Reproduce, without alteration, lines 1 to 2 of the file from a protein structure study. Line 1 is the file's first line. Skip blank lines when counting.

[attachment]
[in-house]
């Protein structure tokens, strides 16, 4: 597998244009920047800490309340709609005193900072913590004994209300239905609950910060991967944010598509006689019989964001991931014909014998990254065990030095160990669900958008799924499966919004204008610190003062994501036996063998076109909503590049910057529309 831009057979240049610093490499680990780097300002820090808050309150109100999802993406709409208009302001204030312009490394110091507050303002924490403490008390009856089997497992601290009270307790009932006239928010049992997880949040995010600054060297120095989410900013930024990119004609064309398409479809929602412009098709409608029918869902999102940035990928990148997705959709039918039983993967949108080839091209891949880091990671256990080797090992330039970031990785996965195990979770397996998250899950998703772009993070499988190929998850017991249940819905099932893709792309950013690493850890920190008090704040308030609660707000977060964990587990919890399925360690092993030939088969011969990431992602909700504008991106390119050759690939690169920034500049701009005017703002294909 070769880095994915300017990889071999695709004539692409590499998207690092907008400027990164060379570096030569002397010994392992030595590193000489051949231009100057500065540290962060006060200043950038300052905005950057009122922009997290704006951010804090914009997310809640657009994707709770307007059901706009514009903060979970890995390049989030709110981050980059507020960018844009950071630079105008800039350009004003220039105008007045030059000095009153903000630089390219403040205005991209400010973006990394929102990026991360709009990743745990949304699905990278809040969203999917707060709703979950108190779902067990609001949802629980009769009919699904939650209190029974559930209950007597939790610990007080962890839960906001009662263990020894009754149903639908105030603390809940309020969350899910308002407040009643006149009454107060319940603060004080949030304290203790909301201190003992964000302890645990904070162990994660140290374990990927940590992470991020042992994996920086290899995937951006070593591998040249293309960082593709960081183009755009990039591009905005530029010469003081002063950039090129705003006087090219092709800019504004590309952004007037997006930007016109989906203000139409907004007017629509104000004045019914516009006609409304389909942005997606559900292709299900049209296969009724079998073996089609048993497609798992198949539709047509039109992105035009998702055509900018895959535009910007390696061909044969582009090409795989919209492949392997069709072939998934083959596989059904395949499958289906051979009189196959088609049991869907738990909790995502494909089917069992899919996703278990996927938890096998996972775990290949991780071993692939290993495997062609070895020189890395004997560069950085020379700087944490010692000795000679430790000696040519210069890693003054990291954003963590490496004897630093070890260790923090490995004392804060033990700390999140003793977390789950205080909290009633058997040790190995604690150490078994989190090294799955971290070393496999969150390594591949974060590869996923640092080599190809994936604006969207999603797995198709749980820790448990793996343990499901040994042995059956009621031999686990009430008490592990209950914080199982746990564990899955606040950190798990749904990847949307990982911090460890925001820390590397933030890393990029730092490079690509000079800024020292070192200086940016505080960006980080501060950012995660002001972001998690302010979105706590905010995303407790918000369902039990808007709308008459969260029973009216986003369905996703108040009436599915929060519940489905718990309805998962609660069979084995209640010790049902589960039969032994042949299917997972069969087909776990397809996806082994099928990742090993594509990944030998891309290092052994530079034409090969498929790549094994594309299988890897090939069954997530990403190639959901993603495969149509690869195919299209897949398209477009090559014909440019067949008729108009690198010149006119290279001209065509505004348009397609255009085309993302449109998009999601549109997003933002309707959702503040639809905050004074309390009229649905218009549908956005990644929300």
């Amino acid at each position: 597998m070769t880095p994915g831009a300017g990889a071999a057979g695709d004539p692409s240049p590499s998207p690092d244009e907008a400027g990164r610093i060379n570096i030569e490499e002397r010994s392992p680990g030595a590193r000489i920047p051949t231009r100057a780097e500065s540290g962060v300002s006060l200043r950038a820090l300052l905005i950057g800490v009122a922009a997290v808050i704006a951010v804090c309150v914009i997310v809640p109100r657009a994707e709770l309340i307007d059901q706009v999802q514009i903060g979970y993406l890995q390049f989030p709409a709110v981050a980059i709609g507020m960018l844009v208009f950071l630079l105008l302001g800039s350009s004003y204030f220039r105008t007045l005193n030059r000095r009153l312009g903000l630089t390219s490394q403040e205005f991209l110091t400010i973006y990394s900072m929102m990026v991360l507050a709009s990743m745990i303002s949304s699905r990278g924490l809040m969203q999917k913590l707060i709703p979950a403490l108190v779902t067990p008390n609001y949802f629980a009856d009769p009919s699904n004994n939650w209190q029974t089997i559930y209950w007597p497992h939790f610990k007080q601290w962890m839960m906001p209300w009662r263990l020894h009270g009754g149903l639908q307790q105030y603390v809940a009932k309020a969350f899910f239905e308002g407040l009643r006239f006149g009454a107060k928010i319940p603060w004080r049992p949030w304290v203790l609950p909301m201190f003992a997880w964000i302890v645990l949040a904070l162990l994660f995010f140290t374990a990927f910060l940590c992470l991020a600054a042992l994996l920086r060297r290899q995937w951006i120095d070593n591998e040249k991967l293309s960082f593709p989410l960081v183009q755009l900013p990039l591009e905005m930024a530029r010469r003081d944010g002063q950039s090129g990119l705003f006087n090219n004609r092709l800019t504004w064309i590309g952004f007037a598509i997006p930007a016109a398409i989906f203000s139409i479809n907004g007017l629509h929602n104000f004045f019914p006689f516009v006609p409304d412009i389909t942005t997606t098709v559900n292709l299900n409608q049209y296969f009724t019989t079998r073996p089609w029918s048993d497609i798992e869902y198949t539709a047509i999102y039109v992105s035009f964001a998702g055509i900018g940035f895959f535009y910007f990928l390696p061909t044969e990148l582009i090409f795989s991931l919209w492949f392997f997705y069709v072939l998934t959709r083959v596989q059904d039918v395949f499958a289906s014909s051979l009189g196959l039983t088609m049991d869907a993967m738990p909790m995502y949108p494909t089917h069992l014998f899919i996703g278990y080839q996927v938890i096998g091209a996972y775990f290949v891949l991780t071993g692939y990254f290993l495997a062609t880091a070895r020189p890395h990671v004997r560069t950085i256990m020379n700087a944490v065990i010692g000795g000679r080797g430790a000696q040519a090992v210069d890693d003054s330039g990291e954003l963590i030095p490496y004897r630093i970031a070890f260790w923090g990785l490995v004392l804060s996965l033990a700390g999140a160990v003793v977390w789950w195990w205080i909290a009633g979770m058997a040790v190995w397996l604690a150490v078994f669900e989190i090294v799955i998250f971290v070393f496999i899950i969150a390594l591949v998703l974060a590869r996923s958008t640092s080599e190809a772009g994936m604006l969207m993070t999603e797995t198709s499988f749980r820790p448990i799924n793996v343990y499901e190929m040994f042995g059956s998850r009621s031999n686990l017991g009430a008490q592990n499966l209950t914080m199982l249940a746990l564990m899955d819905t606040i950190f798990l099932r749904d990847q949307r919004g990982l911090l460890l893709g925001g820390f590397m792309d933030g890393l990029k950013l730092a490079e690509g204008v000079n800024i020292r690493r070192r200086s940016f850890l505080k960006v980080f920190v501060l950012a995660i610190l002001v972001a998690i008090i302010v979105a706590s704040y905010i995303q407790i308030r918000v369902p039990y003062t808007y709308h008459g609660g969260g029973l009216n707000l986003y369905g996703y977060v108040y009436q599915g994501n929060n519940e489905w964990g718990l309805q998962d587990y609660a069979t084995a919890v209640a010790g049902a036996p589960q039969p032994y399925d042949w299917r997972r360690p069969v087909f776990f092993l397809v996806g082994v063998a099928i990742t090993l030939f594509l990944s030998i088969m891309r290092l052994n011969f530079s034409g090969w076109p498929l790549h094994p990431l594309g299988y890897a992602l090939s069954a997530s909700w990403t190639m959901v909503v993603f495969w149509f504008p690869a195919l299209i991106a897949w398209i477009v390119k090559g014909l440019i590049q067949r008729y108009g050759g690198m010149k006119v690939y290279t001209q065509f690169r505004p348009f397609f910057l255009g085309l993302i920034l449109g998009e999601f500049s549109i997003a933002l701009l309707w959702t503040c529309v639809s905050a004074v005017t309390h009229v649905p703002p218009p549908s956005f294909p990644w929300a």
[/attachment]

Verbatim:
[in-house]
């Protein structure tokens, strides 16, 4: 597998244009920047800490309340709609005193900072913590004994209300239905609950910060991967944010598509006689019989964001991931014909014998990254065990030095160990669900958008799924499966919004204008610190003062994501036996063998076109909503590049910057529309 831009057979240049610093490499680990780097300002820090808050309150109100999802993406709409208009302001204030312009490394110091507050303002924490403490008390009856089997497992601290009270307790009932006239928010049992997880949040995010600054060297120095989410900013930024990119004609064309398409479809929602412009098709409608029918869902999102940035990928990148997705959709039918039983993967949108080839091209891949880091990671256990080797090992330039970031990785996965195990979770397996998250899950998703772009993070499988190929998850017991249940819905099932893709792309950013690493850890920190008090704040308030609660707000977060964990587990919890399925360690092993030939088969011969990431992602909700504008991106390119050759690939690169920034500049701009005017703002294909 070769880095994915300017990889071999695709004539692409590499998207690092907008400027990164060379570096030569002397010994392992030595590193000489051949231009100057500065540290962060006060200043950038300052905005950057009122922009997290704006951010804090914009997310809640657009994707709770307007059901706009514009903060979970890995390049989030709110981050980059507020960018844009950071630079105008800039350009004003220039105008007045030059000095009153903000630089390219403040205005991209400010973006990394929102990026991360709009990743745990949304699905990278809040969203999917707060709703979950108190779902067990609001949802629980009769009919699904939650209190029974559930209950007597939790610990007080962890839960906001009662263990020894009754149903639908105030603390809940309020969350899910308002407040009643006149009454107060319940603060004080949030304290203790909301201190003992964000302890645990904070162990994660140290374990990927940590992470991020042992994996920086290899995937951006070593591998040249293309960082593709960081183009755009990039591009905005530029010469003081002063950039090129705003006087090219092709800019504004590309952004007037997006930007016109989906203000139409907004007017629509104000004045019914516009006609409304389909942005997606559900292709299900049209296969009724079998073996089609048993497609798992198949539709047509039109992105035009998702055509900018895959535009910007390696061909044969582009090409795989919209492949392997069709072939998934083959596989059904395949499958289906051979009189196959088609049991869907738990909790995502494909089917069992899919996703278990996927938890096998996972775990290949991780071993692939290993495997062609070895020189890395004997560069950085020379700087944490010692000795000679430790000696040519210069890693003054990291954003963590490496004897630093070890260790923090490995004392804060033990700390999140003793977390789950205080909290009633058997040790190995604690150490078994989190090294799955971290070393496999969150390594591949974060590869996923640092080599190809994936604006969207999603797995198709749980820790448990793996343990499901040994042995059956009621031999686990009430008490592990209950914080199982746990564990899955606040950190798990749904990847949307990982911090460890925001820390590397933030890393990029730092490079690509000079800024020292070192200086940016505080960006980080501060950012995660002001972001998690302010979105706590905010995303407790918000369902039990808007709308008459969260029973009216986003369905996703108040009436599915929060519940489905718990309805998962609660069979084995209640010790049902589960039969032994042949299917997972069969087909776990397809996806082994099928990742090993594509990944030998891309290092052994530079034409090969498929790549094994594309299988890897090939069954997530990403190639959901993603495969149509690869195919299209897949398209477009090559014909440019067949008729108009690198010149006119290279001209065509505004348009397609255009085309993302449109998009999601549109997003933002309707959702503040639809905050004074309390009229649905218009549908956005990644929300």